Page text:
Wednesday, June 15, 2011


Last week I picked up a whole chicken at Whole Foods. Initially I planned on just roasting it, but I became more and more interested in the possibility of somehow grilling it. I turned to the wonders of social media and asked about the possibility of grilling a whole bird on Facebook. A few key responses were given, most of which involved the word 'spatchcock,' though one late reply discussed the beer in chicken method (my secondary question was whether I could grill a chicken with a can of Cheerwine inside of it). Spatchcock is a delightful word, and basically means 'cutting the backbone out of a chicken so you can grill it flat.' Or that's how I define it. My first task, after lighting the grill, was the actual spatchcocking. Thank goodness my roommate has good knives or that would have been a far messier and grizzlier process. As it was, it took about two minutes. Was it professional or perfect? No. Was it completely a mess? No. I deemed it a success. Because I was so impatient and we didn't have a lot of available space in the fridge, I opted not to brine the bird and simply dried it and then gave it a light sprinkle of salt and pepper.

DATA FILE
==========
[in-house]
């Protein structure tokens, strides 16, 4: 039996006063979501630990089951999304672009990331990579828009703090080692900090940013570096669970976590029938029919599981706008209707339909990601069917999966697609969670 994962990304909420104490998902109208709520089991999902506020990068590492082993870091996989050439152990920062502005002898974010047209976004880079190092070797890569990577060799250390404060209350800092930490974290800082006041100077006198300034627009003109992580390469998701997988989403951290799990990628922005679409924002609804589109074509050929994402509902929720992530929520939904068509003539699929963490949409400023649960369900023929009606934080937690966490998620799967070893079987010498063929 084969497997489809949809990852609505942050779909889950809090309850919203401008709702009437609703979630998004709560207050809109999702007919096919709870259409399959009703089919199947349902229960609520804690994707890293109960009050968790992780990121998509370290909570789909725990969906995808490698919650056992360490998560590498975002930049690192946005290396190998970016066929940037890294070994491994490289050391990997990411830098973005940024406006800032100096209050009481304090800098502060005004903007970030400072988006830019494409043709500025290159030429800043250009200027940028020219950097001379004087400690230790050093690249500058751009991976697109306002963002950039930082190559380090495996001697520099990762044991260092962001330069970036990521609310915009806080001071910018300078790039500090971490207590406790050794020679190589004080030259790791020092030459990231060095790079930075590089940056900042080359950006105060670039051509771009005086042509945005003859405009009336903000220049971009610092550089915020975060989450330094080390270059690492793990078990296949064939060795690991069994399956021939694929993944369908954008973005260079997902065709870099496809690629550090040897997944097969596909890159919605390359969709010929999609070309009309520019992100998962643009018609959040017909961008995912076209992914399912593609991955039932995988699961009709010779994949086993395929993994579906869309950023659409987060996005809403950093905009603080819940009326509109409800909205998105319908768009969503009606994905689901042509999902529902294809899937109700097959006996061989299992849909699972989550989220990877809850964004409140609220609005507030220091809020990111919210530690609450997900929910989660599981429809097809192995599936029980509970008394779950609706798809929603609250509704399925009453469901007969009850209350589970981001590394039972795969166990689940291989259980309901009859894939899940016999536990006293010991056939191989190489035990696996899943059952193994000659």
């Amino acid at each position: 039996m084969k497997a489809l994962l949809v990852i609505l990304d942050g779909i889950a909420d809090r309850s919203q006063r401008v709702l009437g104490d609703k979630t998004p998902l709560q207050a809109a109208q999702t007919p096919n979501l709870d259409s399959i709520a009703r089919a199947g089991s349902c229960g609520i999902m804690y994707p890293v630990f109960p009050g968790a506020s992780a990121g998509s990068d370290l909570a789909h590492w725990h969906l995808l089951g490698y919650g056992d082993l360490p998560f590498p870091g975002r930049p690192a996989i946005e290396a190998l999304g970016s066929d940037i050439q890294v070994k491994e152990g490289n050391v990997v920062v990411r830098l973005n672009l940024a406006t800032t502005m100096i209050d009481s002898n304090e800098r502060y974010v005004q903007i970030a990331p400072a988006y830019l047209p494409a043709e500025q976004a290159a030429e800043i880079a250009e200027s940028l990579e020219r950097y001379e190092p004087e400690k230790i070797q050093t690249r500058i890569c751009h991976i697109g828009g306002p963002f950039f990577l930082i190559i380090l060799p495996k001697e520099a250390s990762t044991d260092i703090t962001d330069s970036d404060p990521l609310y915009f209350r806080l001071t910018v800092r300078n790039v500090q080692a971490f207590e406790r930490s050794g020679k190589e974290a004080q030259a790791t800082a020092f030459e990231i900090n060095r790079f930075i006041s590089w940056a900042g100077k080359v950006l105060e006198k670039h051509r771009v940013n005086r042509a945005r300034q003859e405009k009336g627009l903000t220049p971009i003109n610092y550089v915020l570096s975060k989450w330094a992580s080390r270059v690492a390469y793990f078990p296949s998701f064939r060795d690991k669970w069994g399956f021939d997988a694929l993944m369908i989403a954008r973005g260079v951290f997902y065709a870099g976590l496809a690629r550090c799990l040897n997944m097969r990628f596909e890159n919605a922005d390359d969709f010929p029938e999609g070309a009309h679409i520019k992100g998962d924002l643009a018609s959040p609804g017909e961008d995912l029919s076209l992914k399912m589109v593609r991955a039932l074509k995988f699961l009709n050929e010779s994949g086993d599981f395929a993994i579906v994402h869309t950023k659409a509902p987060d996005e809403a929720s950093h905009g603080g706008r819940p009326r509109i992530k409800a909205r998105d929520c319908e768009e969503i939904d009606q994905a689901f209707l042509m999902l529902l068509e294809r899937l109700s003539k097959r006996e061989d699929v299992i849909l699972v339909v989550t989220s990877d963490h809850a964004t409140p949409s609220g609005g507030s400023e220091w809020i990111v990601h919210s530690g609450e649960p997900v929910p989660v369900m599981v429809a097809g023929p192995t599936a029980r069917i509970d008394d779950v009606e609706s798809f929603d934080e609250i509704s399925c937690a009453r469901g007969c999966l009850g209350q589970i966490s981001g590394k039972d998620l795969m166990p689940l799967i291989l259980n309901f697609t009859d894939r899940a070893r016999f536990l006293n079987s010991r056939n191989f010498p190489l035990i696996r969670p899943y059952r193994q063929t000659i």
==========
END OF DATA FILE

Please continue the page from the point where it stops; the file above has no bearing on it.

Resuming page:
I also grilled corn. One ear of which I ate that night with a little mayo, salt and lime juice ... the other three I turned into a great salad.
So the grilling went pretty well. One commenter had suggested that I could combine my spatchcocking with the Cheerwine through making a glaze kind of thing. He mentioned sherry vinegar, butter and the Cheerwine. I slapdashed something that vaguely fit that mark (red wine vinegar instead of sherry) and whenever I turned the bird, brushed on a fresh coat of the stuff.
I always take my chicken out of the oven too soon, and this grilling occasion didn't change that record. This was the first time I took it off. The breast meat was done but the dark meat - not so much. Another five or so minutes over more direct heat did the trick, though patience from the start and non-direct heat would also have worked. This is a method I hope to use again in the future. It's really easy, gives you lunch/dinner pickins for days and gives you an excuse to yell spatchcock in crowded movie theaters and at weddings.
I would, however, brine the bird next time.

1 comment:

nc catherine said...

I like having a new word: Spatchcock!!

A whole bird does nicely in the indirect lid-on method, and doesn't need brining (altho brining if an option is always a terrific choice). I love the indirect...Now onto the can of beer, I think that involves sitting the bird upright on top of an open can of beverage. As the beverage gets hot it steams the innards. I have yet to try this but in theory it sounds great!